Key developments are occurring within standards communities to address this opportunity, and the authors believe that these efforts are beginning to coalesce around the Angel and Invisible College notion. Specifically they cite the evolution of Intel's work on Fodor. As well, clearly mashups using Google mapping capabilities with GPS triangulation extensively use metadata to create new value. Frameworks like Hadoop could be instrumental in providing fast analytics for big data and other semantic web technologies are emerging to address these issues. From a storage perspective, few suppliers are actively talking about this opportunity in their marketing, but several have advanced development projects to better understand how to exploit metadata for classification, policy automation, collaboration, and the like.
Action item: Initial cloud computing deployments have been accelerated due to the economic crisis, and many have focused on reducing costs. At the same time, numerous organizations are enabling new business models using cloud platforms. These initiatives are creating truckloads of data and metadata, and users and vendors must identify opportunities to both harness and unleash metadata to mitigate information risks and at the same time create new value pathways. The degree to which this is possible will be a function of an organization's risk tolerance, its culture, regulatory compliance edicts, and a number of other factors. Whatever the path, metadata exploitation will be fundamental to managing data in the 21st century
Harness or Unleash Metadata?
Information metadata is the best wellspring to drive incredibly utility and efficiency for individuals and corporations if it is managed explicitly to drive greater value, relevance, and context. Cloud-based services will catalyze examining new metadata models. CIOs need to craft, then drive, agendas with key stakeholders to adopt as a corporate mission extracting more value from corporate metadata along with roadmaps spanning the entire entity that protects corporate and personal privacy. A vexing issue for CIOs is determining which resources to deploy to create frameworks leveraging, encompassing and capturing existing as well as new metadata.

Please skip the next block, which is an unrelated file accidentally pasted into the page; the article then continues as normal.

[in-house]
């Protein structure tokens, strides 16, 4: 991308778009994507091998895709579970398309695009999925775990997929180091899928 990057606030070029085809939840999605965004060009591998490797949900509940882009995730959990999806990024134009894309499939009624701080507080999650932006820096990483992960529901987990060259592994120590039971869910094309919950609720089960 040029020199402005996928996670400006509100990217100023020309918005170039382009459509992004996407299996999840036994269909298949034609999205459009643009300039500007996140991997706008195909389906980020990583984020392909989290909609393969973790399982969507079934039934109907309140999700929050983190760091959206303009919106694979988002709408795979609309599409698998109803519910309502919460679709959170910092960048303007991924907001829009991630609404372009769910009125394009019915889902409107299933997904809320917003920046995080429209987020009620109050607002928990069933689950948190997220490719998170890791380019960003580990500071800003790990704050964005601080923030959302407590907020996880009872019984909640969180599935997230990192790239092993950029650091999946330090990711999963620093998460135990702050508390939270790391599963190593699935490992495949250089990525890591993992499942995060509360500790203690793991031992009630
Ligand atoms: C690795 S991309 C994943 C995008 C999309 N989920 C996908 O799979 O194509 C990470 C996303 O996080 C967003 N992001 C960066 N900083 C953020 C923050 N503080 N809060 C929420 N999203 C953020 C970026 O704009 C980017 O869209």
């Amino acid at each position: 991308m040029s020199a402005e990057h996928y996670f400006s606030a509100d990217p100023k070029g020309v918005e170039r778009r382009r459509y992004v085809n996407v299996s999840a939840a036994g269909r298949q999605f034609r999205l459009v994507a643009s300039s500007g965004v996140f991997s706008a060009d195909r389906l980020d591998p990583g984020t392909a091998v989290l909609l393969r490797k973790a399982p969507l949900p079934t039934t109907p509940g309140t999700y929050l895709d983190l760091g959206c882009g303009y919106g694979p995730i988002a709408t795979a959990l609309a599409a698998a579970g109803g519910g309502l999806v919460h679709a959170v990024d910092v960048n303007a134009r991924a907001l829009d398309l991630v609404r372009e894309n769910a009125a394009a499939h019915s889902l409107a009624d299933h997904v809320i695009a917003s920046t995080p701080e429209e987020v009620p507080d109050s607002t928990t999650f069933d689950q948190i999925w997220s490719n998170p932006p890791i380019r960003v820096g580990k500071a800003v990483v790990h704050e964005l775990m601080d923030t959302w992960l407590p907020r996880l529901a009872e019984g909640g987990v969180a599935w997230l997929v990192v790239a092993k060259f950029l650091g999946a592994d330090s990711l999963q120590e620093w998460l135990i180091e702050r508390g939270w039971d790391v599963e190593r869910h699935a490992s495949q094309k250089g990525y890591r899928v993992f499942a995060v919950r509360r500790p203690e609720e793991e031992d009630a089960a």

Priority needs to be given to harnessing, then unleashing, the power of metadata in service of new business models and opportunities. The first step is liberating line managers by explicitly placing value and new business platform creation as end states. The social media revolution has put an end to business as usual. What the Guardian Angles, the Invisible College and the virtual perimeter concepts portray is a future based on self-authorizing, self-defined work groups, business organizations, and trans-corporate entities spanning the globe. CIOs have to articulate aspirational mantras that place their prestige, resources, and courage squarely in support of metadata-centric business and informational models that can dynamically adapt and adjust to new and emerging conditions in global markets.
Action item: Metadata spanning corporate, customer and market domains needs to be defined along with metrics and roadmaps that adapt business management tools to be metadata informed and driven.
Guardian angels as a way to create associative metadata is explored in a recent white paper by Mike Alvarado and Tom Coughlin. Guardian Angels are objective observers that watch how content is used by an individual or organization to create associative metadata. In addition these guardian angels can work together on-line through an “Invisible College” to anonymously share allowed information to the mutual benefit of the sharing parties. By this means even more broad associative metadata can be generated through collaborative means. In this professional alert we discuss how IT can implement these concepts in the enterprise environment.